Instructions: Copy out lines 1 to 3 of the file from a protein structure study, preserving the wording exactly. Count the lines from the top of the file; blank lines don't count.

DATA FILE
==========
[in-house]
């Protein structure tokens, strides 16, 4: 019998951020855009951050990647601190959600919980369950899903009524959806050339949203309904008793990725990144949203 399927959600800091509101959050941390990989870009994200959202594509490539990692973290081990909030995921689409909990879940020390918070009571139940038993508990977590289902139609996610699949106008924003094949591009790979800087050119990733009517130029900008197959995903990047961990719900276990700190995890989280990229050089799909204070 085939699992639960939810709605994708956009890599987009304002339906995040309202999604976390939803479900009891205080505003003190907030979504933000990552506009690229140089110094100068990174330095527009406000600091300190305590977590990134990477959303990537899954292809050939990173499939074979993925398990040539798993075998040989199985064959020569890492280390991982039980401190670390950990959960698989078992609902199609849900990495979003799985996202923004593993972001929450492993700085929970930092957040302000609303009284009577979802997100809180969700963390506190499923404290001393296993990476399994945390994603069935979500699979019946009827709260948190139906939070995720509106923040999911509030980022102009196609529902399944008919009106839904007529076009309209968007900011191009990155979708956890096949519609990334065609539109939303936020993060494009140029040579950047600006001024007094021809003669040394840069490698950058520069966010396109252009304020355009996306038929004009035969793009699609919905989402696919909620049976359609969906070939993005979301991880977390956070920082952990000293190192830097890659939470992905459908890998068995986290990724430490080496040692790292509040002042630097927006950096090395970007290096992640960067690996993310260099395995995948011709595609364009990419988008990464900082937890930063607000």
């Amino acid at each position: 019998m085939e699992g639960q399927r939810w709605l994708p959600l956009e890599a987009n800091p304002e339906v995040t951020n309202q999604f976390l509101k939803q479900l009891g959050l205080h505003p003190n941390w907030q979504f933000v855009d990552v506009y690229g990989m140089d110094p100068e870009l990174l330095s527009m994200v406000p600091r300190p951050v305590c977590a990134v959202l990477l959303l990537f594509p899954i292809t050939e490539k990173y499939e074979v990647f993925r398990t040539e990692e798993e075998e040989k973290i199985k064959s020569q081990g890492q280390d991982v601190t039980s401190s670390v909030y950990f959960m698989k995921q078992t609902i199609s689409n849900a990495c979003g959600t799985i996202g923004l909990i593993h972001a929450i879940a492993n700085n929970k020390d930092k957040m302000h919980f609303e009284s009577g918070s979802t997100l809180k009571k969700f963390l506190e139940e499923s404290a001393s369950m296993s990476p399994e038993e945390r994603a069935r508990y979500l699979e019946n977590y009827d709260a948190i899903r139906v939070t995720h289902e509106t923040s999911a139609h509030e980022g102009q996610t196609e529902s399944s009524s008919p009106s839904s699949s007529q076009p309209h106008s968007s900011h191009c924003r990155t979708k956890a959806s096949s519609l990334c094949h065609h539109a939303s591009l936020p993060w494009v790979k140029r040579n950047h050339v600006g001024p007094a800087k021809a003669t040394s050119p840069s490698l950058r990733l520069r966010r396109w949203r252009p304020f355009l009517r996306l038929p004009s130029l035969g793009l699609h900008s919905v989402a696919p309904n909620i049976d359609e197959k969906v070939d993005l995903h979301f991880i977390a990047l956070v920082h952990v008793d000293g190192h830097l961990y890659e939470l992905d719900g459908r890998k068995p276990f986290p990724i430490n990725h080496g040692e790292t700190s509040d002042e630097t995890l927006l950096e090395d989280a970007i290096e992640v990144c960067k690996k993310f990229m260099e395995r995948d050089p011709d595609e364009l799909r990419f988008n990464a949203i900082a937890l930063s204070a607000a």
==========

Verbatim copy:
[in-house]
């Protein structure tokens, strides 16, 4: 019998951020855009951050990647601190959600919980369950899903009524959806050339949203309904008793990725990144949203 399927959600800091509101959050941390990989870009994200959202594509490539990692973290081990909030995921689409909990879940020390918070009571139940038993508990977590289902139609996610699949106008924003094949591009790979800087050119990733009517130029900008197959995903990047961990719900276990700190995890989280990229050089799909204070 085939699992639960939810709605994708956009890599987009304002339906995040309202999604976390939803479900009891205080505003003190907030979504933000990552506009690229140089110094100068990174330095527009406000600091300190305590977590990134990477959303990537899954292809050939990173499939074979993925398990040539798993075998040989199985064959020569890492280390991982039980401190670390950990959960698989078992609902199609849900990495979003799985996202923004593993972001929450492993700085929970930092957040302000609303009284009577979802997100809180969700963390506190499923404290001393296993990476399994945390994603069935979500699979019946009827709260948190139906939070995720509106923040999911509030980022102009196609529902399944008919009106839904007529076009309209968007900011191009990155979708956890096949519609990334065609539109939303936020993060494009140029040579950047600006001024007094021809003669040394840069490698950058520069966010396109252009304020355009996306038929004009035969793009699609919905989402696919909620049976359609969906070939993005979301991880977390956070920082952990000293190192830097890659939470992905459908890998068995986290990724430490080496040692790292509040002042630097927006950096090395970007290096992640960067690996993310260099395995995948011709595609364009990419988008990464900082937890930063607000």
């Amino acid at each position: 019998m085939e699992g639960q399927r939810w709605l994708p959600l956009e890599a987009n800091p304002e339906v995040t951020n309202q999604f976390l509101k939803q479900l009891g959050l205080h505003p003190n941390w907030q979504f933000v855009d990552v506009y690229g990989m140089d110094p100068e870009l990174l330095s527009m994200v406000p600091r300190p951050v305590c977590a990134v959202l990477l959303l990537f594509p899954i292809t050939e490539k990173y499939e074979v990647f993925r398990t040539e990692e798993e075998e040989k973290i199985k064959s020569q081990g890492q280390d991982v601190t039980s401190s670390v909030y950990f959960m698989k995921q078992t609902i199609s689409n849900a990495c979003g959600t799985i996202g923004l909990i593993h972001a929450i879940a492993n700085n929970k020390d930092k957040m302000h919980f609303e009284s009577g918070s979802t997100l809180k009571k969700f963390l506190e139940e499923s404290a001393s369950m296993s990476p399994e038993e945390r994603a069935r508990y979500l699979e019946n977590y009827d709260a948190i899903r139906v939070t995720h289902e509106t923040s999911a139609h509030e980022g102009q996610t196609e529902s399944s009524s008919p009106s839904s699949s007529q076009p309209h106008s968007s900011h191009c924003r990155t979708k956890a959806s096949s519609l990334c094949h065609h539109a939303s591009l936020p993060w494009v790979k140029r040579n950047h050339v600006g001024p007094a800087k021809a003669t040394s050119p840069s490698l950058r990733l520069r966010r396109w949203r252009p304020f355009l009517r996306l038929p004009s130029l035969g793009l699609h900008s919905v989402a696919p309904n909620i049976d359609e197959k969906v070939d993005l995903h979301f991880i977390a990047l956070v920082h952990v008793d000293g190192h830097l961990y890659e939470l992905d719900g459908r890998k068995p276990f986290p990724i430490n990725h080496g040692e790292t700190s509040d002042e630097t995890l927006l950096e090395d989280a970007i290096e992640v990144c960067k690996k993310f990229m260099e395995r995948d050089p011709d595609e364009l799909r990419f988008n990464a949203i900082a937890l930063s204070a607000a």